Truth is, nobody wants a war in Korea.  A war is definitely an existential crisis for the North.  They can't win and they know it.  If the baloon goes up in Korean it will almost definitely mean the destruction of the Communist regime in North Korea.  The South Koreans don't want a war because they know that once the North falls they will face an enormous financial and social catastrophe trying to integrate the North into mainstream society.  This says nothing of the thousands of Korean lives that would be lost in another Korean War.  Seoul would most likely be destroyed once again, and millions of Koreans would be left homeless.  This of course assumes the North doesn't deploy a nuclear weapon.  The loss of scores of sailors is a tragedy, but I doubt they are willing to lose tens of thousands of lives to avenge them. 
Then there is the United States.  A war in Korea would be a disaster for the United States in general, and specifically Barack Obama.  We could lose as many troops in a few weeks of fighting in Korea than we did in several years of heavy fighting in Iraq.  If the NORKs used a nuclear weapon, even a crude one, Obama would be placed in a terrible quandry.  There would be enormous pressure to retaliate in kind, and if Obama refused to deploy our own nukes against North Korea he would be reviled by a huge portion of the populace.  However, if he did deploy tactical nukes against the North there would be a tremendous outcry by both the international community and by those here in the Left.  Once the war was over we would be expected to help in the reconstruction of the North, which is something we really can't afford right now. 
Trust me, there are a lot of good reasons to bury this story, even if that ship really was sunk by the North. 
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gf0012-aust       3/28/2010 1:21:15 AM

Consider this:  The ROKN ship was sunk during some sort of hostile engagement, but for some reason everybody on both sides wants to cover this one up.

cover ups have been done before.  eg look at the numbers of US aircraft shot down post korean war up until 1989.  Both sides didn't want to fire up the events, both sides "managed"  every incident.  and we're looking at over 140 US service people killed.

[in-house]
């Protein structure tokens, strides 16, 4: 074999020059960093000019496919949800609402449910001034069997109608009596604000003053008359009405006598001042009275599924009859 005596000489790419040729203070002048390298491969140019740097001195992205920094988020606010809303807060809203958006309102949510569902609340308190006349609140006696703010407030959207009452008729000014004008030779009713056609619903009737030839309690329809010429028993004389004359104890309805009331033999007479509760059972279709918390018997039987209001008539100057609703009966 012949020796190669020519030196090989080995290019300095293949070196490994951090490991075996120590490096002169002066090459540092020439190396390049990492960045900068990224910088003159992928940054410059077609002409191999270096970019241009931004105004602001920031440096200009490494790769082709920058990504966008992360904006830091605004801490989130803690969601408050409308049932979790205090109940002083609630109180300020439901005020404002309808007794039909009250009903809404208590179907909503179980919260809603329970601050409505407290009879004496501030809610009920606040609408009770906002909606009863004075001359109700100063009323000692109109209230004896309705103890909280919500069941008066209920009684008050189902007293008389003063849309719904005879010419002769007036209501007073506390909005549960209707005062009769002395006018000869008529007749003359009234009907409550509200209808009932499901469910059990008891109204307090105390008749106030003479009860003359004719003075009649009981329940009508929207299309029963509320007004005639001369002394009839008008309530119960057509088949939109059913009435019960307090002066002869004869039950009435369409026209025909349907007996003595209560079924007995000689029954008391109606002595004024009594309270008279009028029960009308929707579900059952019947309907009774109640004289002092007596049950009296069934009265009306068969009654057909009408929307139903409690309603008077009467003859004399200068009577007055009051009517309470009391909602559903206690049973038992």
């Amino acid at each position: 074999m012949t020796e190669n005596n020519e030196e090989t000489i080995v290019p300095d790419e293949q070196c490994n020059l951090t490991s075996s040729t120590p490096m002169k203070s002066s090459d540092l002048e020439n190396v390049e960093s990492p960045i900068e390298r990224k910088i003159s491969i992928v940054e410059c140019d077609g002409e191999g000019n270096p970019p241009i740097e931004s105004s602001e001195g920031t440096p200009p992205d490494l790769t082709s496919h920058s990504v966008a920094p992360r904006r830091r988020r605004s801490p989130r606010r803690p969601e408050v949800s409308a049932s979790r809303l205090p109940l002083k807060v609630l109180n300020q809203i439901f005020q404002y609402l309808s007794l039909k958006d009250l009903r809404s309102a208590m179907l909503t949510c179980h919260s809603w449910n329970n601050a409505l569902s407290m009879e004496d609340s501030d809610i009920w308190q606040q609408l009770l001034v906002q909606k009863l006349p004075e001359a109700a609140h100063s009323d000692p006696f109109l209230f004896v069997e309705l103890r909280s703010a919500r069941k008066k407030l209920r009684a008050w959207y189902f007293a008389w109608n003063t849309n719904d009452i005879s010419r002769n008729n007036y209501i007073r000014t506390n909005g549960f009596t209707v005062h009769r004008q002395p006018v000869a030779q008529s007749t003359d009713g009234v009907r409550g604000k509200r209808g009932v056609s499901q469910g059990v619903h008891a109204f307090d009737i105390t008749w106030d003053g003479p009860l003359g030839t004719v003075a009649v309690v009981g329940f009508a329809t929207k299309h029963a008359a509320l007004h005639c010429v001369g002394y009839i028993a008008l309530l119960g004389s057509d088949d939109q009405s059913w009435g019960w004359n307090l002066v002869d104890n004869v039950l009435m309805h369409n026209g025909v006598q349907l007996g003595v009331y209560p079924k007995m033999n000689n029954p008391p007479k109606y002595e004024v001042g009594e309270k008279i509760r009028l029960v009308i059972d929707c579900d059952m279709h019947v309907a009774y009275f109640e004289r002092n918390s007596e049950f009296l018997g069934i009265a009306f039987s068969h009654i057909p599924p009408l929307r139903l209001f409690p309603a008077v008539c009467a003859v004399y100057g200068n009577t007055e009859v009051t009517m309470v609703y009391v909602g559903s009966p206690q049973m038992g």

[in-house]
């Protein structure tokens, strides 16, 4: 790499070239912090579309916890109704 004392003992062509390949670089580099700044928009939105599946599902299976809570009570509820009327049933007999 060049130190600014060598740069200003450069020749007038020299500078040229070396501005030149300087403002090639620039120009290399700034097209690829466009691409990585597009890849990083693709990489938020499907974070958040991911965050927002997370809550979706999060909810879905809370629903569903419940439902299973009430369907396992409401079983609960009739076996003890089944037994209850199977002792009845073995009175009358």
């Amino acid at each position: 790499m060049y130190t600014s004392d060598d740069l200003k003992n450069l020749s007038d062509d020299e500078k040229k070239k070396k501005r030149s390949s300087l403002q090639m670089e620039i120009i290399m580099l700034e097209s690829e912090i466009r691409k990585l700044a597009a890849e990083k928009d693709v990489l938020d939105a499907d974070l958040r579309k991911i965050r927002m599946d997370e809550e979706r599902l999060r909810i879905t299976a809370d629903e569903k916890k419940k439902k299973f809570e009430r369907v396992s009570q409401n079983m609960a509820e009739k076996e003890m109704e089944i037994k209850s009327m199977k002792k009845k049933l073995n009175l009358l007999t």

ditto for the sovs 
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SantaClaws       3/28/2010 1:58:01 AM
Here's a view of the hull. Pause at 5 seconds.
The ship has clearly been cut in half. The only weapon I know that will do that kind of damage is a torpedo that detonates beneath the keel of the ship.

That is what a torpedo does and snaps a ship in half. I'm not an demolitions expert by any means by I think it's obvious a mine or magazine explosion wouldn't sever a ship so cleanly or in a manner like that.
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Hamilcar       3/28/2010 2:08:59 AM
Hamil, Re: Contact mines being an impossibility, remember that a lot of these in WW2 were tethered together or attached to netting(or for example, a single mine to a single floating buoy) in order to effectively enlarge the area of sea covered, the ship hits the tether like a fish in a net, the mine/s are dragged alongside and eventually make contact at the rear of the ship, clever way of maximizing coverage of an otherwise fairly impotent mine design.
If you  hit a chain trap or net barrage trap, you would know it. Wouldn't be able to do anything about it, but we would have some physical description of the collision impact from the witnesses and its fouling effect before the charge went off.
We know about armed clashes between US and Soviet forces. Most of those were aerial and were easily covered up at the time. There are a couple of naval clashes that you never hear about, because the ones who conducted those operations did so ILLEGALLY with extreme prejudice. Rumors aside that is, they happened with loss of life, and no I don't mean submarine sinkings (Thresher conspiracy for example). That is just fantasy. What I have in mind is more akin to IVY BELLS type operations where the loss of personnel could be explained away, but not the loss of a vessel.  
This is different. The ROKN could lose 39 sailors to DPRK shore artillery in a series of ship to shore incidents a few years ago and news manage that. Our pusillanimous incompetents during the Johnson lame duckery allowed the USS Pueblo to fall into DPRK hands by not attending to proper security of that ship. That helped to give us Nixon in the general backlash. This is more like that incident (debacle) politically in that it will not be Seoul or Washington quietly stage managed or covered up. A ROKN ship blew up noisily. If something chicane is afoot, then somebody will have to explain what happened so deep inside ROK waters to somebody and in public. The US news blackout here is MOST curious. The RoKs, however, are talking a lot and a lot of what they say is not fitting the intended or expected plot-line of an accident. In other words, something is rotten about this and I smell the stench half a planet away. I just won't commit to wild speculations and dismissals either way. I want evidence before I state conclusions.